THE VOICE OF INTERNATIONAL LITHUANIA
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When I started my first year of school in Palanga, during Christmas there was a lot of snow and it was extremely cold. I did not have to go school if the temperature outside was below -25C degrees. Every morning I would go to the window to check the thermometer, but that unfriendly thermometer always showed either -23C or -24C, thus I had to go more than one kilometer to school every day.
I remember that we always celebrated Christmas at our home in Vytautas-street, and I cannot quite recall but I think it was number 91 (today it is number 23A and there you can find a memorial museum dedicated to my father). Uncle Pranas Ragauskas would always bring us a Christmas-tree to my father´s office and then he would tie it at the sealing in order for us to be able to spin it around, whilst the children would run around it. My mother and me, we would decorate the tree with various Christmas decorations, sparkles and candles, which we would light up when we would be nearby. We would never leave the candles burning without anyone to be around, because we were afraid that there might occur a fire.
During Christmas, the whole family would get together: my cousins Pranas, Antanas, Zose, Stase and Vale, and their parents Pranas and Marta Ragauskas; also Ricardas Estka, whom Stase married later on. My mother with our housemaids would prepare the food for Christmas eve: herring and other various sorts of “stuffed” fishes (gefilte fish), salads, marinated mushrooms, “stuffed” eggs, grandma´s or “bapkas” cake, special Lithaunian pastry called “zagareliai”, poppy soup with another Lithuanian pastry called “kuciukai” and of course a special Lithuanian drink known as “kisielius”. During Christmas Eve, we would always have 12 dishes on the table and since my mother´s family was Catholic, it was not allowed to eat meat. However, during Christmas, my mother would roast a duck with cabbage and beetroot, ham and sometimes she would roast a rabbit caught by the hunters.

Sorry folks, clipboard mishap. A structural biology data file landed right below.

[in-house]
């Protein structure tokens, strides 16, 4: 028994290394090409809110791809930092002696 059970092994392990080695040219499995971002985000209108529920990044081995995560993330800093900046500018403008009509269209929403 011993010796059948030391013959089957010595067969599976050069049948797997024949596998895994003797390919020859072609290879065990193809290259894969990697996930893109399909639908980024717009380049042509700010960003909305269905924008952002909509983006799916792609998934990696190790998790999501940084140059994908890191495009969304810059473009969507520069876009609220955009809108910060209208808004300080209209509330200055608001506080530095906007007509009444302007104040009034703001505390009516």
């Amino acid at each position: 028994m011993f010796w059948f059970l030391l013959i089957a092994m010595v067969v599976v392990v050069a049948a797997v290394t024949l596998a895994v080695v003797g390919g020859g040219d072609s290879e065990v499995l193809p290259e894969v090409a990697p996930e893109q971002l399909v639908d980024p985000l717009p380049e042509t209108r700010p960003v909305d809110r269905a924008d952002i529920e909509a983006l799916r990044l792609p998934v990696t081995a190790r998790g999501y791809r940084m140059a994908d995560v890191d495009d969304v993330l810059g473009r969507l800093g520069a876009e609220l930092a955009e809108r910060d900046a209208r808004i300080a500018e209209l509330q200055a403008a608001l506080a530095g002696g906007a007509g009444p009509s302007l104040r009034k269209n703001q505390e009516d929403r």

When we would all finally sit at the Christmas table, we would all share this special bread called “kaledaitis”, which would be followed by a prayer said by my mother, and even though my father was a strong “libertine”, he would never have anything against my mother´s and her family´s religious beliefs.
So these are my childhood memories of how I celebrated Christmas with my family in Palanga.
Translated by Cassandra Myhre
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